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  1. #1
    Regular Coder Custard7A's Avatar
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    Native Integer Incrementing (Existing Value)

    Hi guys, I have a rather simple issue. I have a SMALLINT column, and I want this value to rise by one each-time I use that row (Basically this is recording the number of views on that row).
    At the moment I am doing this (Stripped-down for the example):

    PHP Code:

     
    // After selecting the row I want, with an associative array.

     
    $new_value = ++$result['views']; // Increment with php, and call an UPDATE..

     
    $mysqli->query("UPDATE table_name SET views = $new_value WHERE row_id = $variable"); 
    This seems like something might exists that can do this within MySQL. So, my questions would be..

    1. Is there a way to increment an existing column without specifically calling UPDATE on it?

    .. else..

    2. Is there a way to increment it with SQL, so I can just do this in the query?

  • #2
    UE Antagonizer Fumigator's Avatar
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    There's nothing like that built-in to my knowledge. Your method is fine.

  • #3
    God Emperor Fou-Lu's Avatar
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    Quote Originally Posted by Fumigator View Post
    There's nothing like that built-in to my knowledge. Your method is fine.
    Not to mine either. Unlike sequences in oracle (which I'm pretty sure can be applied as I see fit, although I'd still see issues getting it to do it during a select), mysql doesn't have an auto-increment except for insertion id's on surrogate keys.
    Pedant or Guelphdad may be able to verify; a custom procedure should let you get away with doing that. But then you need to execute via call, so I'm not sure if that would be more ideal or not.

  • #4
    Supreme Master coder! Old Pedant's Avatar
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    OF COURSE you should use a STORED PROCEDURE!

    Trivial.

    Example:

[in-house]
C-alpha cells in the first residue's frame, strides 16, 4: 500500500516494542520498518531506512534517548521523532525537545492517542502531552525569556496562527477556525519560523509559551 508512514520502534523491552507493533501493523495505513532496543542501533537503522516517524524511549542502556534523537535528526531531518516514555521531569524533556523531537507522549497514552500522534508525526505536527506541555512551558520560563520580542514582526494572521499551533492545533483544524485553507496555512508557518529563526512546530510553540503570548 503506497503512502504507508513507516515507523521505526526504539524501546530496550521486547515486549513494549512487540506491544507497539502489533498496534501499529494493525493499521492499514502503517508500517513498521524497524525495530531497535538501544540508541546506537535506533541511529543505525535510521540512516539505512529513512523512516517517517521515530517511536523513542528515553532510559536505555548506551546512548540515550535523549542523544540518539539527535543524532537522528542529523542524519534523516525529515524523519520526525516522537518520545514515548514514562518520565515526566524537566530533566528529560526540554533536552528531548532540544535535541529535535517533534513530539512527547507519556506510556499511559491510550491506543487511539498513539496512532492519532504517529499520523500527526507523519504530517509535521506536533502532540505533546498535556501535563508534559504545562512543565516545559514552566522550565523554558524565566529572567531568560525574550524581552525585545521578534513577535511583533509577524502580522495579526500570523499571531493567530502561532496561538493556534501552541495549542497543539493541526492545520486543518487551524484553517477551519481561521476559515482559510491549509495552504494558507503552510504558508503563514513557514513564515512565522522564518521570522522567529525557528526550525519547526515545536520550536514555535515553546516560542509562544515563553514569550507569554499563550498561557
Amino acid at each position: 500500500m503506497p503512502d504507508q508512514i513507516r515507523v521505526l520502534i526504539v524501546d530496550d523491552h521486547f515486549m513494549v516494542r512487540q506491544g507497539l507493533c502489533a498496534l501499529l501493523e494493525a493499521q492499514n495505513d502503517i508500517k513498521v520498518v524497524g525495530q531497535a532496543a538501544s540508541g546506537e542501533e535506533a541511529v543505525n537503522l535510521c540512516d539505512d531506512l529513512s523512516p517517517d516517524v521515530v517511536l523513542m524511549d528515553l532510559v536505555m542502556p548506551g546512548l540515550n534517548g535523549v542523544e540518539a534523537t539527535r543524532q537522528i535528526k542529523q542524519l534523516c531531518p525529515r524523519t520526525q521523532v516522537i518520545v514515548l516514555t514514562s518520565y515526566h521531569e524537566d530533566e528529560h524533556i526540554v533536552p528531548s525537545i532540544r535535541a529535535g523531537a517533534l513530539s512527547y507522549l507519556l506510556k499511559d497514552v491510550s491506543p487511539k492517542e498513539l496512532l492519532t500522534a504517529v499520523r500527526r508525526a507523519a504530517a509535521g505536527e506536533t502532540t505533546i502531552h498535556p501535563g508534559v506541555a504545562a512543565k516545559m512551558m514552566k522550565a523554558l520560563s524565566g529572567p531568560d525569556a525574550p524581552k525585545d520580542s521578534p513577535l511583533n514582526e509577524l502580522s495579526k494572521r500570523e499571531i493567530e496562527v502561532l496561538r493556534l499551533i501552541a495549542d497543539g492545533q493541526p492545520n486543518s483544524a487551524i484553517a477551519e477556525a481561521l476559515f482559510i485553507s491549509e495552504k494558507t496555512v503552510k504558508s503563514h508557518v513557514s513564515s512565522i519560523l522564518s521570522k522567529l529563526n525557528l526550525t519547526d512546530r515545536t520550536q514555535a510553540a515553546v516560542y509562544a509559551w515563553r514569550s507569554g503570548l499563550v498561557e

Code:
    mysql> select * from foo;
    +-----------+-------+
    | viewcount | name  |
    +-----------+-------+
    |         0 | adam  |
    |         0 | bob   |
    |         0 | candy |
    +-----------+-------+
    
    mysql> delimiter //
    
    mysql> create procedure getAndBumpCount( nm varchar(20) )
        -> begin
        ->     update foo set viewcount = viewcount + 1 where name = nm;
        ->     select * from foo where name = nm;
        -> end;
        -> //
    
    mysql> delimiter ;
    
    mysql> call getAndBumpCount ('candy');
    +-----------+-------+
    | viewcount | name  |
    +-----------+-------+
    |         1 | candy |
    +-----------+-------+
    
    mysql> call getAndBumpCount ('candy');
    +-----------+-------+
    | viewcount | name  |
    +-----------+-------+
    |         2 | candy |
    +-----------+-------+
    
    mysql> call getAndBumpCount('adam');
    +-----------+------+
    | viewcount | name |
    +-----------+------+
    |         1 | adam |
    +-----------+------+
    
    mysql> select * from foo;
    +-----------+-------+
    | viewcount | name  |
    +-----------+-------+
    |         1 | adam  |
    |         0 | bob   |
    |         2 | candy |
    +-----------+-------+
    How hard is that?

    Why do you thing executing via CALL would be a bad thing, FouLu? Most DB experts would tell you that you should do *ALL* work via Stored Procedures and not give the casual DB client permissions to use anything *except* Stored Procs!
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  • #5
    Supreme Master coder! Old Pedant's Avatar
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    Incidentally, the Stored Procedure will be roughly twice as efficient as making the two separate calls ( SELECT and then UPDATE ) as proposed in the first post.

    That's because your PHP code only needs to make one interprocess invocation of MySQL. People don't realize how very expensive interprocess calls are.

    The actual time spent in the DB is going to be roughly the same. The first query (whether it be the SELECT as first proposed or the UPDATE in my procedure) is going to ensure that the relevant record is fetched from disk to memory and so will be cached in memory for the second operation in both cases. So the disk-to-memory overhead will be the same and you are thus saving one interprocess call. Nothing to be sneezed at.
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  • #6
    Regular Coder Custard7A's Avatar